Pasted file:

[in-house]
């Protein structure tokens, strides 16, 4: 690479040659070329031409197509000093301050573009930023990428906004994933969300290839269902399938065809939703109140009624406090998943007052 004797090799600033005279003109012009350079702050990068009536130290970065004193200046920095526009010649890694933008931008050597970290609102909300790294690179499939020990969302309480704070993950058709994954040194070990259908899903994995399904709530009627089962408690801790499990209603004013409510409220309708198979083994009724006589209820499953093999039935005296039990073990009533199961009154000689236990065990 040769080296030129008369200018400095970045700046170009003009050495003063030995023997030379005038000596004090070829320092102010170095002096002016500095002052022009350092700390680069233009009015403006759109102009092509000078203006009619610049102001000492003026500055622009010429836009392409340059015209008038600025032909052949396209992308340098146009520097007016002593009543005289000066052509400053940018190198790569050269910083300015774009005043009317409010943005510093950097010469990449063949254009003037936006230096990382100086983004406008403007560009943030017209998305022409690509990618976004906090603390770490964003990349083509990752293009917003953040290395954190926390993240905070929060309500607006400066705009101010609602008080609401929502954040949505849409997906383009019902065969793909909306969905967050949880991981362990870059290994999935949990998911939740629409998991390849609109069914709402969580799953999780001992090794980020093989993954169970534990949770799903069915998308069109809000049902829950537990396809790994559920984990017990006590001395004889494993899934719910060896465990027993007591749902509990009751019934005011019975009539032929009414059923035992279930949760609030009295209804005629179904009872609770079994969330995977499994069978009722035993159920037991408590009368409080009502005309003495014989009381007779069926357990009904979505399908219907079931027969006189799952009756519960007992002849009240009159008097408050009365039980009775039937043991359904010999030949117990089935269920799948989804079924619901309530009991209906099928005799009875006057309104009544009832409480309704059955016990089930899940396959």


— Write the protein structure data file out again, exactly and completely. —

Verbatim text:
[in-house]
């Protein structure tokens, strides 16, 4: 690479040659070329031409197509000093301050573009930023990428906004994933969300290839269902399938065809939703109140009624406090998943007052 004797090799600033005279003109012009350079702050990068009536130290970065004193200046920095526009010649890694933008931008050597970290609102909300790294690179499939020990969302309480704070993950058709994954040194070990259908899903994995399904709530009627089962408690801790499990209603004013409510409220309708198979083994009724006589209820499953093999039935005296039990073990009533199961009154000689236990065990 040769080296030129008369200018400095970045700046170009003009050495003063030995023997030379005038000596004090070829320092102010170095002096002016500095002052022009350092700390680069233009009015403006759109102009092509000078203006009619610049102001000492003026500055622009010429836009392409340059015209008038600025032909052949396209992308340098146009520097007016002593009543005289000066052509400053940018190198790569050269910083300015774009005043009317409010943005510093950097010469990449063949254009003037936006230096990382100086983004406008403007560009943030017209998305022409690509990618976004906090603390770490964003990349083509990752293009917003953040290395954190926390993240905070929060309500607006400066705009101010609602008080609401929502954040949505849409997906383009019902065969793909909306969905967050949880991981362990870059290994999935949990998911939740629409998991390849609109069914709402969580799953999780001992090794980020093989993954169970534990949770799903069915998308069109809000049902829950537990396809790994559920984990017990006590001395004889494993899934719910060896465990027993007591749902509990009751019934005011019975009539032929009414059923035992279930949760609030009295209804005629179904009872609770079994969330995977499994069978009722035993159920037991408590009368409080009502005309003495014989009381007779069926357990009904979505399908219907079931027969006189799952009756519960007992002849009240009159008097408050009365039980009775039937043991359904010999030949117990089935269920799948989804079924619901309530009991209906099928005799009875006057309104009544009832409480309704059955016990089930899940396959």